Tips for Aspiring Writers

Writers never stop developing their craft, but if you’re a new or aspiring writer, the Writers SA team have shared a few tips and techniques to help you along the way:

Write even when you’re not feeling it
Nora Roberts famously said, ‘You can’t edit a blank page’ and for some of us, if we waited for the muse to pay a visit, we’d never finish a book. So write when you might not be feeling it and edit and polish it later. —Bronwyn

Deal with your inner critic
You know that internal critic that doubts you as you try and write, that can get so bad you give up altogether? Put a piece of paper next to the story you’re working on and when that voice chimes in, write down its doubts on your ‘critic’ page: this might looks like ‘this bit doesn’t make sense’ or ‘but what happens if’ or ‘this section is rubbish and I doubt I’ll use it’. Give the critic a space to worry, and keep writing. —Melanie

Read. A lot.
There’s a great piece of writing advice from Zadie Smith: “when still a child, make sure you read a lot of books”. But don’t stop there. There are few things more instructive and inspirational than reading a well-written book, and it’s one of the most pleasurable ways to absorb skill and technical understating, and have fun doing it. —Lana

Use the pomodoro technique
Set yourself time limits rather than word limits. Set an alarm for 45 minutes, turn off all electronic distractions and write. When the alarm goes off, stop immediately and wander/stretch/snack for ten minutes. Do this four times. Stick to your alarm, and you’ll knock out in three hours what might have taken a whole day otherwise – then go enjoy well -deserved, guilt-free time off knowing you’ve achieved what you set out to.—Melanie

Edit in a different font
I don’t know the psychological explanation, but changing the formatting of your writing (font, size, colour) helps your brain to look at your work as a reader, and not a writer. —Lana

Write other things
Writing in other forms and genres stretches the writing muscle and brings fresh perspectives to our “normal” work. If you usually write fantasy, try writing some memoir. If you usually write technical blogs, try some poetry. You get the idea! —Alysha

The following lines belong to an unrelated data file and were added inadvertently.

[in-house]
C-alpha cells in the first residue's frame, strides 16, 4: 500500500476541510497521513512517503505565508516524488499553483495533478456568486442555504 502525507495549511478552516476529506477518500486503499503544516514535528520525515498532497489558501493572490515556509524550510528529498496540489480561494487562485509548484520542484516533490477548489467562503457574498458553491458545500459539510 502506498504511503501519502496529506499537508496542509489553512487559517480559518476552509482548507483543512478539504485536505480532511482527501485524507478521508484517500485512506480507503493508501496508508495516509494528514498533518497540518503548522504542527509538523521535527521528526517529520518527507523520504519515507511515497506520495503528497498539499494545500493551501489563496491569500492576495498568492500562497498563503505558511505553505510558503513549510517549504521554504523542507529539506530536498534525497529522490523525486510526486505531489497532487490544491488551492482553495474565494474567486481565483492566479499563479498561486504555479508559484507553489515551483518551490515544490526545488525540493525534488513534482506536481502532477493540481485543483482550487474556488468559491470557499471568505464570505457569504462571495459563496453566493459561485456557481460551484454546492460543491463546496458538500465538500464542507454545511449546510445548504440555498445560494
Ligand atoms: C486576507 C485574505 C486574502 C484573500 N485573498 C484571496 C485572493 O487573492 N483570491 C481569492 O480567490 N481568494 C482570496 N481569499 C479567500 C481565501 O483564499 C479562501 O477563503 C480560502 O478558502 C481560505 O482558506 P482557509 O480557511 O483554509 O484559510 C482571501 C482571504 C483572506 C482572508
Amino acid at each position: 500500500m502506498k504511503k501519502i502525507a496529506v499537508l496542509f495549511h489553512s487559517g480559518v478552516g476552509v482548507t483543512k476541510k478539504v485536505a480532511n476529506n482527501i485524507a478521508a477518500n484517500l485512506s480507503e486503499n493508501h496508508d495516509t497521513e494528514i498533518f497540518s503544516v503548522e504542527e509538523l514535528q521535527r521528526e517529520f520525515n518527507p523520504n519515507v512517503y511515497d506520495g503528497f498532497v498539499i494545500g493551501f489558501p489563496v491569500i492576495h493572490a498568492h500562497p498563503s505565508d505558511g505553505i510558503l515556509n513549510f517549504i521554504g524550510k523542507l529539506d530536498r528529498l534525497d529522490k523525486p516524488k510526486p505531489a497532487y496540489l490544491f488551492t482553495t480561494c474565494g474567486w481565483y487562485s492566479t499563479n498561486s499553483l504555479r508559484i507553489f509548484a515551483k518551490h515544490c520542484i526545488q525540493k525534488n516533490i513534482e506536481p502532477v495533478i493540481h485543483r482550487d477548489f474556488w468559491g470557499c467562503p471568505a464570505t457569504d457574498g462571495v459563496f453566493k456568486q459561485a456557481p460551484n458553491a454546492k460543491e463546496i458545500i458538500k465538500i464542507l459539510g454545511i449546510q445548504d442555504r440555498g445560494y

10 minute timers
You know when you sit on your desk and think ‘I just can’t write today’? I put on a timer for 10 minutes and just write whatever comes into my head. Breaking writing time into manageable segments with no expectations is a good way to silence the inner critic and get the words flowing. Most times I find that I don’t want to stop when the timer goes off. —Lana

First drafts
Are just that. The first draft is you telling yourself the story, shaping it out in your mind: no one ever needs to see it. So it can be rough, experimental, or sketchy. Give yourself permission just to get words on the page; making them sound better comes later. —Lana

Rest & recover
The practice of writing doesn’t always look like sitting at a desk and pinning words to paper. Writing is also: reading, reflecting, planning, thinking, connecting ideas, getting stuck, solving problems, finding your audience, and so much more. Take time to rest and recover as part of your daily practice, and in between big projects. You’ll write better. —Alysha

Meet your people
Writing can be a weird solitary endeavour for the most part, so it’s important to meet up with other writers to ask questions, share wisdom, gain a sense of camaraderie, learn from diverse voices, or just geek out over grammar. Whether that’s a workshop, writing group, or networking event, it can make all the difference. —Lana

Any tips you’d like to share? Tell us in the comments.

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